Both Dechka and Beatty emphasized that an option for Canada and Japan is a bilateral agreement, which would be more favourable than waiting for the TPP to be ratified.

Japan currently is Canada’s fourth-largest merchandise export market and second-largest trading partner in Asia. Further, reasons abound for there being a strong relationship and a natural partnership.

“We are, by far, the closest resource-based economy to Japan,” Dechka explained.

Despite this, the trade relationship has taken a different tack. “The relationship — if you look at the statistics, too — has been going in the wrong direction,” Dechka explained. “We lack the ministerial visits we need, and we lack the interest from the Japanese side.”

However, he explained, this is not the fault of the ambassadors, councils or similar government bodies. Instead, the problem lies in the business community, which currently is opting for easier business opportunities elsewhere.

Although the historical, cultural and political significance of Canada–Japan ties remains strong, Dechka and Beatty both believe that the relationship is underdeveloped. At a conference in Sendai, Miyagi Prefecture, the importance of this relationship and ways to encourage its growth were discussed.

“The important thing for the conference is reigniting the relationship, because in our view as a council, the Canada–Japan trade relationship, and the relationship in general has not been growing in the right direction over the past 10 years,” Dechka said.

Specifically, the need to spark interest on both sides of the Pacific was a key topic. Gaining the attention of young people, furthering education programs, engaging the media and developing the cross-fertilization of ideas.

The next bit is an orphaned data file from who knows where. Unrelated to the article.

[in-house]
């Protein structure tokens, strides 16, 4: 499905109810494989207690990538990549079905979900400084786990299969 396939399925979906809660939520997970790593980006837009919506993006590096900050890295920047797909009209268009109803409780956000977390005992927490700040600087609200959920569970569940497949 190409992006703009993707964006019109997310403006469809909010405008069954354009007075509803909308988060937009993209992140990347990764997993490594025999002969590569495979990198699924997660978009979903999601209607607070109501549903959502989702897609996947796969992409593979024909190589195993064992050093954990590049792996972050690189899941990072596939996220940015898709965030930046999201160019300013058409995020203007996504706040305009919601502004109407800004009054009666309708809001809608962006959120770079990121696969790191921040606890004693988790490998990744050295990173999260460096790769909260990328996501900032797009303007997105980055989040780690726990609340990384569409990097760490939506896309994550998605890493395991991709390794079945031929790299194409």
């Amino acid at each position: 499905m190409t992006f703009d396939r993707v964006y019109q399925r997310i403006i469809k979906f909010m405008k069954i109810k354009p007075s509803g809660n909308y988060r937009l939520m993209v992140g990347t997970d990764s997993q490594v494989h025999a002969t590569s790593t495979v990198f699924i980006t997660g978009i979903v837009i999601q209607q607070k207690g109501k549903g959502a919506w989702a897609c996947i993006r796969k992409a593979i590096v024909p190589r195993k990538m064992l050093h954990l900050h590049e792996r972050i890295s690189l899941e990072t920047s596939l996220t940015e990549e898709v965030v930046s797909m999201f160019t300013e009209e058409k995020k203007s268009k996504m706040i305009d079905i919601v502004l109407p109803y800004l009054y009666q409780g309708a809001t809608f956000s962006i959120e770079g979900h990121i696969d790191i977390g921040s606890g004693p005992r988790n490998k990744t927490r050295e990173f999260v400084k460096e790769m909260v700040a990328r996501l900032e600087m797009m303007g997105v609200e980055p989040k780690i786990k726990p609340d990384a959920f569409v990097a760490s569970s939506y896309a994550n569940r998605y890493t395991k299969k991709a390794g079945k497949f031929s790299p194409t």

Some of the reasons for this lack of development in the trade relationship, Dechka puts down to Japan’s fixation on the TPP. “It was clear that the Japanese side was more interested in the multilateral side of things than the bilateral.”

A bilateral agreement could be a way to encourage other countries to join the TPP. In fact, Beatty believes that an Economic Partnership Agreement (EPA) with Japan would accelerate the TPP process.

“The most important element here is that the two economies are so complementary, there are relatively few areas where we compete with each other. And, as a consequence, if Japan and Canada can’t do a bilateral deal, it’s very hard to understand what other countries can,” Beatty said.

A bilateral agreement such as this would position Canada as a bridge between the Pacific and North America, and one where there is easily shared, common ground.

The Japanese are dealing with a country that respects the rule of law, and has business practices similar to their own

ー Perrin Beatty, CEO of the Canadian Chamber of Commerce

This is something with which Dechka said the council is grappling. There are no sectors or areas of animosity; yet it is taking a long time to lay the groundwork.

What Next?

“We believe it needs to be at a level of government to government; we need to make it clear that it is a high priority to Canada,” Beatty stressed. Before the G7 meeting, Beatty wrote to Canadian Prime Minister Justin Trudeau urging him to raise the option of an EPA directly with Prime Minister Shinzo Abe.

Beatty observed, “The TPP does not eliminate the value of a bilateral agreement with Japan, and we believe both countries should make a bilateral agreement a priority, in addition to pursuing the TPP.”

However, trade agreements simply offer opportunities to the business community. Dechka and Beatty are looking to encourage the business community to act on these opportunities and further drive the Canada–Japan relationship.

Aside from trade, Dechka, who developed a passion for Japan after being exposed to the people and its culture at a very young age, believes education is crucial.

“One of the things the two councils want to do is build that bridge and get young people interested in Canada, get young people interested in Japan,” he explained. “I still have that passion today and it is why I am still involved. We need that type of commitment and passion in others if we are going to reignite the relationship,” he said.

With Canada having attained 150 years of Confederation — of which Japan has been a part since as far back as 1877 — there is every reason for the relationship to develop, be that through the TPP or a bilateral trade deal.

Photo: Hannamariah/123RF, and NIL00138/123RF